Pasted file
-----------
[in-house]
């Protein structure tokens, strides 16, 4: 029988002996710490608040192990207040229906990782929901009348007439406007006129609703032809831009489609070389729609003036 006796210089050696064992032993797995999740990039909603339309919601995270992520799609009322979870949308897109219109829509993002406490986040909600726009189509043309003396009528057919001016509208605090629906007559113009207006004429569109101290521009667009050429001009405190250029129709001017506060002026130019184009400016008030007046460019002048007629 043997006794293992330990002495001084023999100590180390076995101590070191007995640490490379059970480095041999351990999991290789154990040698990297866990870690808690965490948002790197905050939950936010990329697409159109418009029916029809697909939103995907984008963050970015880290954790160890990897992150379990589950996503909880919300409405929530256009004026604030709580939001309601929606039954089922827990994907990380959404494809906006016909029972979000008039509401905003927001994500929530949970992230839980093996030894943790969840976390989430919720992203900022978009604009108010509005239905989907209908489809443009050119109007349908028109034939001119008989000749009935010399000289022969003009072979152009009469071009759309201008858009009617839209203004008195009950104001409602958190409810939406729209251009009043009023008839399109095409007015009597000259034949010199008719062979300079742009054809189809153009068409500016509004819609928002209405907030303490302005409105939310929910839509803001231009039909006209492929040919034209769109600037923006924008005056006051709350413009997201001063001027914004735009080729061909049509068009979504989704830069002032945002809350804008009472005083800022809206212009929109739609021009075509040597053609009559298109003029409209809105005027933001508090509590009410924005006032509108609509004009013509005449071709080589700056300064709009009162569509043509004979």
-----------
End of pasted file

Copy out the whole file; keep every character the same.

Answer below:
[in-house]
């Protein structure tokens, strides 16, 4: 029988002996710490608040192990207040229906990782929901009348007439406007006129609703032809831009489609070389729609003036 006796210089050696064992032993797995999740990039909603339309919601995270992520799609009322979870949308897109219109829509993002406490986040909600726009189509043309003396009528057919001016509208605090629906007559113009207006004429569109101290521009667009050429001009405190250029129709001017506060002026130019184009400016008030007046460019002048007629 043997006794293992330990002495001084023999100590180390076995101590070191007995640490490379059970480095041999351990999991290789154990040698990297866990870690808690965490948002790197905050939950936010990329697409159109418009029916029809697909939103995907984008963050970015880290954790160890990897992150379990589950996503909880919300409405929530256009004026604030709580939001309601929606039954089922827990994907990380959404494809906006016909029972979000008039509401905003927001994500929530949970992230839980093996030894943790969840976390989430919720992203900022978009604009108010509005239905989907209908489809443009050119109007349908028109034939001119008989000749009935010399000289022969003009072979152009009469071009759309201008858009009617839209203004008195009950104001409602958190409810939406729209251009009043009023008839399109095409007015009597000259034949010199008719062979300079742009054809189809153009068409500016509004819609928002209405907030303490302005409105939310929910839509803001231009039909006209492929040919034209769109600037923006924008005056006051709350413009997201001063001027914004735009080729061909049509068009979504989704830069002032945002809350804008009472005083800022809206212009929109739609021009075509040597053609009559298109003029409209809105005027933001508090509590009410924005006032509108609509004009013509005449071709080589700056300064709009009162569509043509004979």